Carnegie Hall's Weill Music Institute Presents Lullaby Project Celebration Concert Featuring Original Songs Written By Parents, Caregivers, and Partners From Around the Globe Streamed Online on June 11, 2021 at 5:00PM
Through Carnegie Hall’s Lullaby Project, New and Expectant Parents Write Personal Lullabies for their Babies in Collaboration with Professional Artists
Leading Up to the Annual Celebration Concert, Staff from More Than 40 Partner Organizations Gather Online for an International Convening, Featuring Professional Development Led by Expert Teaching Artists
New Online Resources and Video Series, Sing with Carnegie Hall and Camille’s Rainbow, Offer Free Music-Making Activities for Families and Young Children To Encourage Connection, Well-Being, and Creativity
(NEW YORK, NY, May 20, 2021)— Carnegie Hall today announced that families, musicians, and partners from around the world will gather online Friday, June 11 at 5:00 p.m., for the Lullaby Project’s annual Celebration Concert to showcase original songs created as part of the project. The concert will be available to stream for free on Carnegie Hall’s website, Facebook, and YouTube channels, as well as on-demand following the stream on carnegiehall.org. The Lullaby Project, pairs new and expectant parents and caregivers with professional artists to write and sing personal lullabies for their babies, supporting maternal health, aiding child development, and strengthening the bond between parent and child. This season, the project serves approximately 500 families with more than 40 partners in New York City, nationally, and around the globe.
The June Celebration Concert will feature personal lullabies recorded and performed by teaching artists and parents in their homes, alongside stories behind the songs, songwriters, and the community of artists and partners who worked together to create them. This intimate concert will feature many songs written this year across New York City partner sites as well as from families across the US and abroad. The Lullaby Project Celebration Concert is presented as part of Learn with Carnegie Hall, a collection of the Hall’s Weill Music Institute programming created for families, educators, and young musicians, exploring the power of music to spark growth, curiosity, and connection.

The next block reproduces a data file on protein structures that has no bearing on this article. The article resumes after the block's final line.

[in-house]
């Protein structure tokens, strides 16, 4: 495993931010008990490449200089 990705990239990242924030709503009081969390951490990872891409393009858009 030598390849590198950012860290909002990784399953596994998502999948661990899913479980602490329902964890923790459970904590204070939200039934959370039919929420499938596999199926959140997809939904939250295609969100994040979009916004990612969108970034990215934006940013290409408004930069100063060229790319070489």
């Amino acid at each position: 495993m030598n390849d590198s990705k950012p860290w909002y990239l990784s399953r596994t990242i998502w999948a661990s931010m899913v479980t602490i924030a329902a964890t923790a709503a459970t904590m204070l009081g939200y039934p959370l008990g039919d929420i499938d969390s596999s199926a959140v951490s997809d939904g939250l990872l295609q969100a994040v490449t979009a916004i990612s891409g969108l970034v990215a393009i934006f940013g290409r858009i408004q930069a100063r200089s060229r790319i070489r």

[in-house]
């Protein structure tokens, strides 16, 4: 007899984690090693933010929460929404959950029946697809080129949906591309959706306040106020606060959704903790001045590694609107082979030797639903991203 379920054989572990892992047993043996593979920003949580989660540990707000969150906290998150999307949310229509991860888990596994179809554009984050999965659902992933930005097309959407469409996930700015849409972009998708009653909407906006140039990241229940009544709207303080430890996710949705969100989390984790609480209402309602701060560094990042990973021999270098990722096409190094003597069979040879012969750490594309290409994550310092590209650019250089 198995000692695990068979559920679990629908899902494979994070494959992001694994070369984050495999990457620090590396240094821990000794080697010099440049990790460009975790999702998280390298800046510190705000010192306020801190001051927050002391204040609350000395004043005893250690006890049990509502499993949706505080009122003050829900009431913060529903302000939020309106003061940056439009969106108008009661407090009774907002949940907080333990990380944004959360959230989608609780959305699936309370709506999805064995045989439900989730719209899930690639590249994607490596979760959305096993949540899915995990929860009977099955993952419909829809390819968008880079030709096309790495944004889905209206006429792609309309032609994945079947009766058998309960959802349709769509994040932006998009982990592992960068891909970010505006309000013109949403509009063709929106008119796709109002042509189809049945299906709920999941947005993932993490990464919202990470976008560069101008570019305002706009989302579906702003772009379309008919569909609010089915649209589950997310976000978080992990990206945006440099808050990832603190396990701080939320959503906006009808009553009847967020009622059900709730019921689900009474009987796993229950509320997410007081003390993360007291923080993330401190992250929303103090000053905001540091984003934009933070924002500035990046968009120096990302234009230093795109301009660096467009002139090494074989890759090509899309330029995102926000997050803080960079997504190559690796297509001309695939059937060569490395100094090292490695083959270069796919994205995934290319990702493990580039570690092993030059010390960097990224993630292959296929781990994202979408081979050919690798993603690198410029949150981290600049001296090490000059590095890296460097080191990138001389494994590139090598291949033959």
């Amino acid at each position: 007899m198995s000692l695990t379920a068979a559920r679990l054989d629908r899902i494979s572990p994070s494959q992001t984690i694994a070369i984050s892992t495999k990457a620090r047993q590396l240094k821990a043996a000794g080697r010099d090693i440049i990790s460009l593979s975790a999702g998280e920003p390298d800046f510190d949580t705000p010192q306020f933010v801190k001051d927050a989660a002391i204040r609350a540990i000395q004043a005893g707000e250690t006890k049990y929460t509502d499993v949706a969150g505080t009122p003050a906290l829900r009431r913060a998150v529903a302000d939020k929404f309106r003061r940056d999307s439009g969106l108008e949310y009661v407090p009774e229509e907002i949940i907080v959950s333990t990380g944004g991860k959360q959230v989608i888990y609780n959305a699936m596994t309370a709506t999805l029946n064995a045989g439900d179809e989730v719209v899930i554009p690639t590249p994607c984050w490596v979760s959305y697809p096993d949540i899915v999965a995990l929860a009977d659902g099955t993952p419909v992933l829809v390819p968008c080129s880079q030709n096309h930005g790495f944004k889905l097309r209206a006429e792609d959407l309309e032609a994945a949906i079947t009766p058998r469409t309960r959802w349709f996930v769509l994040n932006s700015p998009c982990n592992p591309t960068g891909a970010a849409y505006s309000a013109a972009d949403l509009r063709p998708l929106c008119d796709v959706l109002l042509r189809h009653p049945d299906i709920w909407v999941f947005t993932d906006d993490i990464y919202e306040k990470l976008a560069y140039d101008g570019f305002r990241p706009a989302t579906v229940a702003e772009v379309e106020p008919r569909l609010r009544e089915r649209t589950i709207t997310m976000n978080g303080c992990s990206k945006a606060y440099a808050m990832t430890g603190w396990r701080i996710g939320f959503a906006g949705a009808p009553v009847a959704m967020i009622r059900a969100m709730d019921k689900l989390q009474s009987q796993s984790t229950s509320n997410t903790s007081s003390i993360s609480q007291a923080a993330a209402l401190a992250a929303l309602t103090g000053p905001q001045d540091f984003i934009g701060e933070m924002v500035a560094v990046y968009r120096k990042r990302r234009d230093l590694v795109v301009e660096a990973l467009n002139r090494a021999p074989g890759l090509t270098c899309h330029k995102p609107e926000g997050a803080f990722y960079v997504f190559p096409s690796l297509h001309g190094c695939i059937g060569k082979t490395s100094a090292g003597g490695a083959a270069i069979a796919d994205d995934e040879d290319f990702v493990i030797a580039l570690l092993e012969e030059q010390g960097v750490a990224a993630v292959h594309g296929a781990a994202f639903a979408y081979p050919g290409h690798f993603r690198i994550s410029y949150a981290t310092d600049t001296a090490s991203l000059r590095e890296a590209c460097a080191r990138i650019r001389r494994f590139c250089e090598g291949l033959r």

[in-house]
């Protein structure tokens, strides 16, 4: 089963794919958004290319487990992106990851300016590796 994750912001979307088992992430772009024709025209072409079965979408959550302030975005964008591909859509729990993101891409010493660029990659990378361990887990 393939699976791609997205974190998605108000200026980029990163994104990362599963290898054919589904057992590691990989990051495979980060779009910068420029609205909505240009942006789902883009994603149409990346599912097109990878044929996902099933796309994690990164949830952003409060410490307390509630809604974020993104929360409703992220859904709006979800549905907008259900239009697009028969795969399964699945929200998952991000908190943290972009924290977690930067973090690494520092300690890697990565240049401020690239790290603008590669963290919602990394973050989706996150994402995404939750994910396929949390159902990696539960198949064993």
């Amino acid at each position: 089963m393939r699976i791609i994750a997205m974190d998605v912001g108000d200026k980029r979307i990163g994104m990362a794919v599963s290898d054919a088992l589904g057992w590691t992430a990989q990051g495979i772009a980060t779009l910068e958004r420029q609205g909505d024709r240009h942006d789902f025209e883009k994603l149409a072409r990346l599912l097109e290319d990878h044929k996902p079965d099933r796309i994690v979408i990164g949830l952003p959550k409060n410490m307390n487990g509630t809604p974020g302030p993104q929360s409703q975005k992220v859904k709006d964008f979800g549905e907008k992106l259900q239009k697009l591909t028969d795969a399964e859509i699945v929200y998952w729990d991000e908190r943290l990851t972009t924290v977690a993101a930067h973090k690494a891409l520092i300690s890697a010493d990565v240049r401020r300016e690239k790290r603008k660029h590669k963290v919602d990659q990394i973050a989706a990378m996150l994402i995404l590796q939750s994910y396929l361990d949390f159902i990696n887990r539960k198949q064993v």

“We are so excited to bring together parents, caregivers, partners, and more to listen to the beautiful lullabies written this season as part of Carnegie Hall’s Lullaby Project,” said Sarah Johnson, Chief Education Officer and Director of WMI. “Writing a lullaby allows families to express their own wishes and dreams, love, and hopes for their child, nurturing a love of music while also strengthening the connection between themselves and their child. Listening to the lullabies written around the globe over the course of this challenging year will be powerful, and we’re looking forward to celebrating our vibrant Lullaby community with audiences at home.”